ISLAMABAD: The takeover of K-Electric (KE) by Shanghai Electric has apparently hit a snag following the National Electric Power Regulatory Authority’s (NEPRA) decision of a reduction of Rs 2.19 in the power company’s multiyear tariff (MYT) from the existing rates, sources said.
Well-informed sources told Pakistan Today that KE’s takeover deal is in doldrums after NEPRA’s decision which pertains to MYT of the power company (KE). They said that though the Chinese were pushing for a higher tariff, NEPRA, however, approved Rs2.19 cut in MYT of KE from the existing rates. And, reduction in the MYT has apparently been causing the delay in the takeover of KE, said sources.
“KE’s takeover by Shanghai Electric from Abraaj Group might take more time as certain changes will be made in the agreement, following NEPRA’s decision of reduction in MYT of KE against the demand of the Chinese,” said sources.
In October 2016, Abraaj Group announced that KES Power, owned by the group, entered into an agreement to divest its 66.4 per cent shareholding in K-Electric to Shanghai Electric Power Company Limited for a consideration of $1.77 billion.
According to the shareholding breakups, government holds 24.36 per cent stake in K-Electric, followed by foreign shareholders (3.09 per cent), local public (2.69 per cent), mutual funds (1.67 per cent), financial institutions, insurance Takaful, Modarabas and pension funds (1.48 per cent), others (0.18 per cent) and public-sector companies and corporations (0.13 per cent).
An official source in the Power Division said that negotiations are still in the process over the KE deal between Shanghai Electric and Abraaj Group. They said Shanghai Electric has raised some issues with ministry after NEPRA decision pertain to MYT of KE. And, next government is likely to take a final decision regarding the sale of K-Electric.
It is relevant to mention here that earlier, K-Electric demanded a tariff increase of up to Rs15.57 per unit for operational sustainability. NEPRA, however, turned down the request, fixing the tariff at Rs12.07 per unit in March 2017. K-Electric filed a review petition and after conducting hearings, the regulator increased the tariff to Rs12.7706 per unit in October 2017. Subsequently, the ministry of energy recommended the tariff back to NEPRA for reconsideration. In December last year, the authority conducted a hearing on December 5, 2017, in this regard.
Rejecting K-Electric demand, the NEPRA notified new MYT of Rs12.81/kWh and the newly announced MYT by NEPRA would be effctive for the period commencing from July 2016 to June 30th, 2030.
In its decision, the regulator described that KE wanted to follow the old MYT framework for the next 10 years, but with an increase of around Rs0.66 per kWh in the tariff from the current tariff of around Rs15.50 per kWh to Rs16.10 per kWh.
But instead of increasing it, NEPRA actually reduced the tariff by Rs2.80 and set the new MYT at Rs12.70 per KWh from July 01, 2016 for the next 7 years.
“On October 09, 2017, the Authority enhanced the MYT to Rs. 12.7706 per kWh on the account of a revised investment plan, load shedding assumption, T and D losses, heat rates, cost of debt and load growth. KE will carry out planned investments worth Rs.355 billion,” described NEPRA.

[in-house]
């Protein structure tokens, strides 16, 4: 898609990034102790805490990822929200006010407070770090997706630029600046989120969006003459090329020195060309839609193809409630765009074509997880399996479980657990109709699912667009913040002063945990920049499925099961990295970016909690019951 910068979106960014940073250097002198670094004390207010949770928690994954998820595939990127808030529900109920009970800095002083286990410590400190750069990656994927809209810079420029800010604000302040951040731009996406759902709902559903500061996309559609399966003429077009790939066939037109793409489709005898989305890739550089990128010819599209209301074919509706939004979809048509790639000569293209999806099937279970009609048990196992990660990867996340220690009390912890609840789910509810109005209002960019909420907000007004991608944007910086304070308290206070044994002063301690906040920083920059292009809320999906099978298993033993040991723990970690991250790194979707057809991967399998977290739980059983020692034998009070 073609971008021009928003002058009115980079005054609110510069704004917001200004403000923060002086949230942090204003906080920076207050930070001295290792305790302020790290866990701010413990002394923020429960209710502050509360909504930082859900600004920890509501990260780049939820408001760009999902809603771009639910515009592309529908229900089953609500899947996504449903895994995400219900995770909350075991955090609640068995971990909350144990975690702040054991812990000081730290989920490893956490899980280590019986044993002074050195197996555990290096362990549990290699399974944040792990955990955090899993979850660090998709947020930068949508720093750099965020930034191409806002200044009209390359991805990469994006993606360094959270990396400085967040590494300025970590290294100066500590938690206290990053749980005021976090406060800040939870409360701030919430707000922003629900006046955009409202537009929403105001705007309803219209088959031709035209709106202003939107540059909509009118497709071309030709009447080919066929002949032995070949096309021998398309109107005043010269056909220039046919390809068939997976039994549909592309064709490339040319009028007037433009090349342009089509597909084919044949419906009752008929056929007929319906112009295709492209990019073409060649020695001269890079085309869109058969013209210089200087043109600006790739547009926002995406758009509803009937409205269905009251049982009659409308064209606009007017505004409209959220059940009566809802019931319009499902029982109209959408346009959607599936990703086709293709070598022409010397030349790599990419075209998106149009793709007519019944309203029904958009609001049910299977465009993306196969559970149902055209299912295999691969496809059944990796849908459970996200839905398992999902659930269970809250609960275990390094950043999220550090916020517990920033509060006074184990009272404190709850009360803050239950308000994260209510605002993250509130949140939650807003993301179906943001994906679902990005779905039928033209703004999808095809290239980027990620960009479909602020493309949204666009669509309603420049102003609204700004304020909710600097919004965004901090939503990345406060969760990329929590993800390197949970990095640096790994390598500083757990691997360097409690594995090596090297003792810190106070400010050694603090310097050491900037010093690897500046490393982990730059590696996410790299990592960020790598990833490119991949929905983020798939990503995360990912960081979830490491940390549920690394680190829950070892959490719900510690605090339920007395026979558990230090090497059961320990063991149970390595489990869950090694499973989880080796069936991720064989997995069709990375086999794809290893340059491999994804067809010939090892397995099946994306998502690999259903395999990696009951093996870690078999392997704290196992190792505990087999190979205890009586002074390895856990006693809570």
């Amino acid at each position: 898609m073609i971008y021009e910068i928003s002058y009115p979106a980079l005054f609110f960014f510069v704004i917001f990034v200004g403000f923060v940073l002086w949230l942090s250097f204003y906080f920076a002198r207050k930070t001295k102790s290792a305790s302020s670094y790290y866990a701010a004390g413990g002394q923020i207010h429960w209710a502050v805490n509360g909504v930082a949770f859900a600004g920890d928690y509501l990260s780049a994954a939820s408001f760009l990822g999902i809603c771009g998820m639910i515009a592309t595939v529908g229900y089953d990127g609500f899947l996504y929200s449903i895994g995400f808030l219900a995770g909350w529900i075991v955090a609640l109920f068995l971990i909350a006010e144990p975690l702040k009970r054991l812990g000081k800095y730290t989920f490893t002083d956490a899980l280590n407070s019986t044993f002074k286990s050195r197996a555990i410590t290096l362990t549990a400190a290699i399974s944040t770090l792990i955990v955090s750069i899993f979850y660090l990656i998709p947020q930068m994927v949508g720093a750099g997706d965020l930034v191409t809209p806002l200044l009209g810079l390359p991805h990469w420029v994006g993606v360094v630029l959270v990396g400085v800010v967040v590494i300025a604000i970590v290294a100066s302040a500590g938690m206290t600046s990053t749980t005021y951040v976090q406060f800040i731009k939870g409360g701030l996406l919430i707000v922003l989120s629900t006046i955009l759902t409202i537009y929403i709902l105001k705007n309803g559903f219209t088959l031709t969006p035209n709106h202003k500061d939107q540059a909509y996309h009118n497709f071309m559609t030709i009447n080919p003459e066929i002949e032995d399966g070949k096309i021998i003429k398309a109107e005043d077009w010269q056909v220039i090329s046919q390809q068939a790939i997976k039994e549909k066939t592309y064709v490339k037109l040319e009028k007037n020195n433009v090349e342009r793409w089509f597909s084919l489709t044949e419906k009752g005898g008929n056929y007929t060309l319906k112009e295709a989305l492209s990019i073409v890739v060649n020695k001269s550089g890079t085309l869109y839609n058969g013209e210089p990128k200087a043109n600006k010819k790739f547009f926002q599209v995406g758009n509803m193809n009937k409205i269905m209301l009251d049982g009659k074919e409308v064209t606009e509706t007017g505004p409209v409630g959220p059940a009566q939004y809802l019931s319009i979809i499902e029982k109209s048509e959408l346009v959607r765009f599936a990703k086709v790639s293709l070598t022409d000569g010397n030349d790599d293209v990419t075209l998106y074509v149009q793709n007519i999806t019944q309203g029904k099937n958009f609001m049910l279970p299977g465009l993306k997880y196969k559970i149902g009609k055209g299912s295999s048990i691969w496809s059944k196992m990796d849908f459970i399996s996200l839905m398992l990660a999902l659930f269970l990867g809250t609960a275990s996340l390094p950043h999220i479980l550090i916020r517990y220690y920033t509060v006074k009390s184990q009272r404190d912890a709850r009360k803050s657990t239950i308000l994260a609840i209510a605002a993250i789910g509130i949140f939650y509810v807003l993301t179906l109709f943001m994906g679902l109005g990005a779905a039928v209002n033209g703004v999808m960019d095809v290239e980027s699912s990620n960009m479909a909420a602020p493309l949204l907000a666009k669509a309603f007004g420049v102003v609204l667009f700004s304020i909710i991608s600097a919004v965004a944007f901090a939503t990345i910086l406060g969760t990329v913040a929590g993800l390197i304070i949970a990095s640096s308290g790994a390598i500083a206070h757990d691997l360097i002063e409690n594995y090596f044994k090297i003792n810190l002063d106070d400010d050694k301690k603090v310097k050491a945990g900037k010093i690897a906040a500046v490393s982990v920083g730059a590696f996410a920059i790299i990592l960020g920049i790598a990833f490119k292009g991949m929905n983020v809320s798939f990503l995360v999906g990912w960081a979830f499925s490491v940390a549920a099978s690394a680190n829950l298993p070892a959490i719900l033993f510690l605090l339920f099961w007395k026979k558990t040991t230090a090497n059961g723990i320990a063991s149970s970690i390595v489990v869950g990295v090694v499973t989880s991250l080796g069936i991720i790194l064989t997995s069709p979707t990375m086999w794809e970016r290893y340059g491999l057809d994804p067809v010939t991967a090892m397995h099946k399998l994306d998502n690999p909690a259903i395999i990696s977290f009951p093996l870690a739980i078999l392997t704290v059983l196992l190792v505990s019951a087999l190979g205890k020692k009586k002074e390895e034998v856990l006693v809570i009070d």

NEPRA further said that this MYT awarded to KE was an incentive-based tariff. With this, KE was incentivised to earn profits by bringing efficiency and through making investments in its generation, transmission and distribution segments.
To cap any excessive profits and to extend relief to the consumers, a Clawback Mechanism was devised to share its yearly profit above 12 per cent with consumers on the allowed Regulatory Assets Base (RAB).
Under the referred tariff control period (2009-2016), KE turned into a profit making entity, while its performance regulatory benchmarks were not being achieved.
The main reason behind these profits was the due to efficiency gains recorded by the generation segment. The other segments did not show the required level of improvement as required under the previous MYT.
It is worth mentioning that the former government of Pakistan Muslim League-Nawaz (PML-N) has given a security clearance to a proposed sale of K-Electric by its existing Dubai-based owner to a Chinese company. Even, former Prime Minister Shahid Khaqan Abbasi considered it a rare opportunity that one of the world’s biggest company was interested in buying controlling stake in K-Electric.
Chairing a meeting of Cabinet Committee on Energy (CCE) held to discuss issues relating to K-Electric, PM Abbasi stated that it was a rare opportunity that one of the world’s best and biggest company was interested in buying controlling stake in K-Electric. He said no investor will venture in such investment until and unless there are reasonable prospects of good returns. And, in case the reported deal of sale of K-Electric does not materialise, there is an imminent possibility that the K-Electric will be in dire crisis, said ex-PM Abbasi.
“In such a scenario, the government will be left with no alternative except dolling out bailout packages for K-Electric in order to ensure the continuous supply of power to Karachi. Hence, there was an urgent need for an early decision by NEPRA on the review request filed by Power Division,” said former PM Abbasi while presiding over a meeting of CCE held on April 23, 2018.